Nipple confusion? Not my son. Aiven has perfect nipple clarity. Straight from the womb he knew the difference between my nipple, a bottle, and a pacifier (which we call a pippy in our household).
Everyone weighed in on this topic and the consensus was that we should be concerned. He might not want to breastfeed! He may become too dependent on the pippy! Ho hum. My husband and I would lock eyes and not say anything. What was the point? Everyone was convinced they were right. It drove us a little meshuga at first, and then we just let it roll off our backs. We didn’t want to get dragged into a major debate with our family and friends.
Sometimes I wanted to scream, “If your way is so divinely inspired then why is your child an F student and a bully?” Feh! If I am looking for an opinion then I am going to refer to my friends who have clearly done something right with their offspring. Let me repeat, WHEN I AM LOOKING. Of course, that means nothing because everyone offers up their opinion anyway.
When Aiven was 3 weeks old, his uncle came to visit. He brought an anatomically correct bottle as a gift. It claims to have a nipple most like mom’s. He warned us of nipple confusion the moment he saw that we gave Aiven a pippy. My brother-in-law is also a new father (he has 11 months on us) and a physician. He is also older than my husband and understandably wants to share his wisdom and advice. My husband, usually pretty quiet when someone would bring this up, boldly and with finality stated, “We don’t believe in nipple confusion.” And that ended the discussion.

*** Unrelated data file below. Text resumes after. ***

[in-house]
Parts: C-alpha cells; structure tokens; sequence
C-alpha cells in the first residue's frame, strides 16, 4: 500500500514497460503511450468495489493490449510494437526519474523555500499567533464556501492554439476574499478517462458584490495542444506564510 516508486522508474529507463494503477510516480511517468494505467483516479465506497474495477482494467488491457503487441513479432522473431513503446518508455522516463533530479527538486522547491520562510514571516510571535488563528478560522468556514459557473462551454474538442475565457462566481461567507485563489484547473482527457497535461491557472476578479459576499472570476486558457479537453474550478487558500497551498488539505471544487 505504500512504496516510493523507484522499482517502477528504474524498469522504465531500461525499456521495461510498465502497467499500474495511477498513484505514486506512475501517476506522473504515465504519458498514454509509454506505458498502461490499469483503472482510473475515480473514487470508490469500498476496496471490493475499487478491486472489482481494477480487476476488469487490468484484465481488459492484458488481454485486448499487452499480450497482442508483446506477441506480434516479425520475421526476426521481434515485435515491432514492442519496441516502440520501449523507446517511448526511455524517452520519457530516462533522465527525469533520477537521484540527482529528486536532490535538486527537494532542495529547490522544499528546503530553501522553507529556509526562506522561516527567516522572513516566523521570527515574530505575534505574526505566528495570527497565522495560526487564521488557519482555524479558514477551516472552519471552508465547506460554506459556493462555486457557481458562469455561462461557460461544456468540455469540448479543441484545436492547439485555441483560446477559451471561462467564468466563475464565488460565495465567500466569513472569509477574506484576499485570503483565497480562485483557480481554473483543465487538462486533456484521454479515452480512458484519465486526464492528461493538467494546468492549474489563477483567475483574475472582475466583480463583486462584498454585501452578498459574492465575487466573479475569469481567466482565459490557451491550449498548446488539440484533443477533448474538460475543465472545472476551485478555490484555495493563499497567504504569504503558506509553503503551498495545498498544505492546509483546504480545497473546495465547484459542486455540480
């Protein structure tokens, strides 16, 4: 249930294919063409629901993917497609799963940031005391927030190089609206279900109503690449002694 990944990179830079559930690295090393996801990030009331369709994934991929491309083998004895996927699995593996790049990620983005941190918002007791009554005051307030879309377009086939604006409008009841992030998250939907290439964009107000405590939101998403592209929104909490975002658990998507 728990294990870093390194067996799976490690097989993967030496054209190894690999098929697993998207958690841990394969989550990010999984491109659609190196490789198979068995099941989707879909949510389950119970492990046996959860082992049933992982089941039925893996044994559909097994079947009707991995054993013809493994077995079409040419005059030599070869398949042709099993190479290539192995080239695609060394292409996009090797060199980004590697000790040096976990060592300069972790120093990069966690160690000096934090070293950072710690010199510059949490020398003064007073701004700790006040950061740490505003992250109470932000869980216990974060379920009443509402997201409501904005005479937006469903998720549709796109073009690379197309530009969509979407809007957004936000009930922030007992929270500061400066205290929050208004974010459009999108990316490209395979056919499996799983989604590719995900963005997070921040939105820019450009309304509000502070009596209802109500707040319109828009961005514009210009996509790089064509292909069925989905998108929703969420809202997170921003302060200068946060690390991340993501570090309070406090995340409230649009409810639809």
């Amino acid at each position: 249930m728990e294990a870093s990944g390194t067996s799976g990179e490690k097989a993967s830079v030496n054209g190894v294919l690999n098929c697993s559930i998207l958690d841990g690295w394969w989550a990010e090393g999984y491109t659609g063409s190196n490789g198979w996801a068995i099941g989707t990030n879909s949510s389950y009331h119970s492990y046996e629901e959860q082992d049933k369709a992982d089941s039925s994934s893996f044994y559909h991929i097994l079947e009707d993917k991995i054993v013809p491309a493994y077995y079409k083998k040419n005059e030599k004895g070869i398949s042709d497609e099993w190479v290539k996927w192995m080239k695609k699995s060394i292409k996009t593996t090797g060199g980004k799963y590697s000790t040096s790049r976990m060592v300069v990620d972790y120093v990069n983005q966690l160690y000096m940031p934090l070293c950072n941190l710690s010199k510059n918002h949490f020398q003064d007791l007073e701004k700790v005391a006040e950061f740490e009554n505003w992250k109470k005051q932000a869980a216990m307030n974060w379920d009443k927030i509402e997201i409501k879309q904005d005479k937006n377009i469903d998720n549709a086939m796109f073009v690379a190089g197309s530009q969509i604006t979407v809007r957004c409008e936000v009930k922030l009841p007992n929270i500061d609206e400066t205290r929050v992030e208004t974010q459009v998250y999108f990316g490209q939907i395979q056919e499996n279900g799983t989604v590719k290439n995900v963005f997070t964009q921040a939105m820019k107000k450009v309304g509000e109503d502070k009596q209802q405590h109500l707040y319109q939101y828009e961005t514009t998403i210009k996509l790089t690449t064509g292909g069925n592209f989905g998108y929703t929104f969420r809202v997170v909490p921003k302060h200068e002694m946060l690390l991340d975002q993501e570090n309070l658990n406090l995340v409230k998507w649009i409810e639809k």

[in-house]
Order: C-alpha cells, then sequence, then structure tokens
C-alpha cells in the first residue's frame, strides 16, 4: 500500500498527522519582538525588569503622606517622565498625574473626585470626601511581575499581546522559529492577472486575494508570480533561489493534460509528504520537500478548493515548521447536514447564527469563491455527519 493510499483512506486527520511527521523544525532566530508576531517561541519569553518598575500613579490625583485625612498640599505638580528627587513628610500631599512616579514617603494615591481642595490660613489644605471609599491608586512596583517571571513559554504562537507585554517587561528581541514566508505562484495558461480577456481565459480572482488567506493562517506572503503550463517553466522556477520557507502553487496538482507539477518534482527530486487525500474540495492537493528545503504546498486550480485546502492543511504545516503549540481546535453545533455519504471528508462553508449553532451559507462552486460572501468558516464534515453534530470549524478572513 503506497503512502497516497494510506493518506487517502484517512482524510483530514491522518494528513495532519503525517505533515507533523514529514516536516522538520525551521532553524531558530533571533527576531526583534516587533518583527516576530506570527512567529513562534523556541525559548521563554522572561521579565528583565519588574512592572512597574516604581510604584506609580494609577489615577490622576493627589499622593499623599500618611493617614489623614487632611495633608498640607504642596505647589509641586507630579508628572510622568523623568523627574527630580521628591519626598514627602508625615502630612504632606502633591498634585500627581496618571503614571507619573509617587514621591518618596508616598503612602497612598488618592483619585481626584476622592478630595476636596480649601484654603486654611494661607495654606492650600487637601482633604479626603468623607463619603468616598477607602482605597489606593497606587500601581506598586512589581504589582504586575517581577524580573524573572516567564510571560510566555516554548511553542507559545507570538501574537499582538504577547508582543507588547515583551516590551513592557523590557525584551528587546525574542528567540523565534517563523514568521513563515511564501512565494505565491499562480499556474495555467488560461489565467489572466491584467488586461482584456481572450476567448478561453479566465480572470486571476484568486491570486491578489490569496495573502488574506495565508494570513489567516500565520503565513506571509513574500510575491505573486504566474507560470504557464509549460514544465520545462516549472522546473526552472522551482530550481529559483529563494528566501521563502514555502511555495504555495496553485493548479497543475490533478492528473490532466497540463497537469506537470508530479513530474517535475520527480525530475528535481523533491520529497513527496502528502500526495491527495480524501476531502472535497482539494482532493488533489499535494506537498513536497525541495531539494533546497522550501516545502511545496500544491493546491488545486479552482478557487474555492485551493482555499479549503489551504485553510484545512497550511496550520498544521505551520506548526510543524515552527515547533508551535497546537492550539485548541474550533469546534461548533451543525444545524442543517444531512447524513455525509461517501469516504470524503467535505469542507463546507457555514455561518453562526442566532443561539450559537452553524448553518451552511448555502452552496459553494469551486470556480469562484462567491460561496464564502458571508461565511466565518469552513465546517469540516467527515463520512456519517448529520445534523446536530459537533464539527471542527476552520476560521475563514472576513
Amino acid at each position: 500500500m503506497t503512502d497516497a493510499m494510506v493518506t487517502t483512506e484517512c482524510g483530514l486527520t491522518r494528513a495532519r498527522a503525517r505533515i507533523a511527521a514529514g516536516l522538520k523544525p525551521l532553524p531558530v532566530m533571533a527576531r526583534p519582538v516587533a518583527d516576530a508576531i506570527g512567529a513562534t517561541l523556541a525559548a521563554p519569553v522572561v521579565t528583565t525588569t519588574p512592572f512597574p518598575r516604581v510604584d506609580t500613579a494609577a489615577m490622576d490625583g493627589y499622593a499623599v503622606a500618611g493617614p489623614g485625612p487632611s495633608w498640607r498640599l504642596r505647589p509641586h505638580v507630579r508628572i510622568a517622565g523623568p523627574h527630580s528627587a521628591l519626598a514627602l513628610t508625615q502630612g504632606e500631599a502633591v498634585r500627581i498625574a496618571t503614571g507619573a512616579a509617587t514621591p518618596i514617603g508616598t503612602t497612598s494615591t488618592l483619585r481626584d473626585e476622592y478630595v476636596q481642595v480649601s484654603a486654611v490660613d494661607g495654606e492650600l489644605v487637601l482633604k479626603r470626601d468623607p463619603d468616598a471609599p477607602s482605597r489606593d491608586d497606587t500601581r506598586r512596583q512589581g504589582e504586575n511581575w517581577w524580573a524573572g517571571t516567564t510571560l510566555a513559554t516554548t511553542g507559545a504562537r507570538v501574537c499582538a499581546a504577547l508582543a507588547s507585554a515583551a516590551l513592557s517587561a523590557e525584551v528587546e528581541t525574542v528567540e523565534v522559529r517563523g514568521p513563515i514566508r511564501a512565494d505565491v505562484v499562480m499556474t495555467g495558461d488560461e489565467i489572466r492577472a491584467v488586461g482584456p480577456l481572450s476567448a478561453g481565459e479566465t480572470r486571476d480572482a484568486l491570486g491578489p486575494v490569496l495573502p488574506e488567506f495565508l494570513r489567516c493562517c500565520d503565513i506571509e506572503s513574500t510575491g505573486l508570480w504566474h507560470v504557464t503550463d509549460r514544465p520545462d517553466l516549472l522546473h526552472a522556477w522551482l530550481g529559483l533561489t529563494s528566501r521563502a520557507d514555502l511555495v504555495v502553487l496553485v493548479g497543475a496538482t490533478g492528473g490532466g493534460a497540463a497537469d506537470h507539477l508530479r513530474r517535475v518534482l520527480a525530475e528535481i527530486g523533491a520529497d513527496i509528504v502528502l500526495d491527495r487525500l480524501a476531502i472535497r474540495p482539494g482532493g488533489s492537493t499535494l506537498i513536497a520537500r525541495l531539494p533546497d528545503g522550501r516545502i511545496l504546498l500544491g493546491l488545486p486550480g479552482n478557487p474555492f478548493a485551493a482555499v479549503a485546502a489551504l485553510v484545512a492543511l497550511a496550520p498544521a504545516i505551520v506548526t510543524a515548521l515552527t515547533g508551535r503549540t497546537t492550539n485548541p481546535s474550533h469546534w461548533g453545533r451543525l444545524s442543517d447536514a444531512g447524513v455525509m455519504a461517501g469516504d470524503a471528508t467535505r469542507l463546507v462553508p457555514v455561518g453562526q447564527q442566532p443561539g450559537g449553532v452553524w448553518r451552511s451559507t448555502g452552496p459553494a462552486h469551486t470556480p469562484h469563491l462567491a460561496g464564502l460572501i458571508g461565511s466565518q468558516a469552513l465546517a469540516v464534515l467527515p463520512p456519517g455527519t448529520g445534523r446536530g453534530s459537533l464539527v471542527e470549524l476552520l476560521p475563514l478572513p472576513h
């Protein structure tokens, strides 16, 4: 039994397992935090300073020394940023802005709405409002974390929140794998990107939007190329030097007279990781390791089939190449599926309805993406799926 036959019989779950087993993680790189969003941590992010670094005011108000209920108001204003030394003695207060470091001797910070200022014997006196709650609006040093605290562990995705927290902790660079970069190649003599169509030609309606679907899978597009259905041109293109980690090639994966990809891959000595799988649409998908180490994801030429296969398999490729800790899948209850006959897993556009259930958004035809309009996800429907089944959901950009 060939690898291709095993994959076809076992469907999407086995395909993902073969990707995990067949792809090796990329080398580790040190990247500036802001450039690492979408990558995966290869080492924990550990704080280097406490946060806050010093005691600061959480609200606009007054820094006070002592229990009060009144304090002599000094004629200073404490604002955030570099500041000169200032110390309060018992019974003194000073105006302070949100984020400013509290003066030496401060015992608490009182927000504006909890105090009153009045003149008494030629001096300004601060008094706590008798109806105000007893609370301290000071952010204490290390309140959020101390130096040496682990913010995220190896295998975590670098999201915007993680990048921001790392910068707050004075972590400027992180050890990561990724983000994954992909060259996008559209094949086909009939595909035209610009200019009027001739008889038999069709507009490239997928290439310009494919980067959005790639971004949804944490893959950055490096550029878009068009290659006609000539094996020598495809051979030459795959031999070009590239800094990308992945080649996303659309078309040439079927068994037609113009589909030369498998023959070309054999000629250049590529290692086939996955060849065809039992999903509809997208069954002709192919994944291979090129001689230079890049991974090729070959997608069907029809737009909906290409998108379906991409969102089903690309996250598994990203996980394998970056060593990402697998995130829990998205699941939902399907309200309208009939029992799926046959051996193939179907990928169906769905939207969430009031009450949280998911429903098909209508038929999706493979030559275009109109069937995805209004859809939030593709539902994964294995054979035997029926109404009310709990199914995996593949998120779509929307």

The truth is, some babies might get confused. Some might not. Every baby is unique. Expectant mom and new moms ask me questions everywhere I go. I must look like I know what I am doing. I think they are often looking for some clarity amongst all the unsolicited (and solicited) advice they get. I tell them what I do with Aiven while also telling them the other options we considered and why we decided they didn’t work for us. And I always, ALWAYS, encourage them to make the decision that is best for their baby and for their family. What works for one baby might not work for another, so experimentation is the name of the game until you find out what works for you (I can hear the research papers being thrown at me from some of you claiming I am wrong, wrong, wrong).
So, in my world, nipple confusion doesn’t exist. If it exists in your world, that sucks. Pun intended.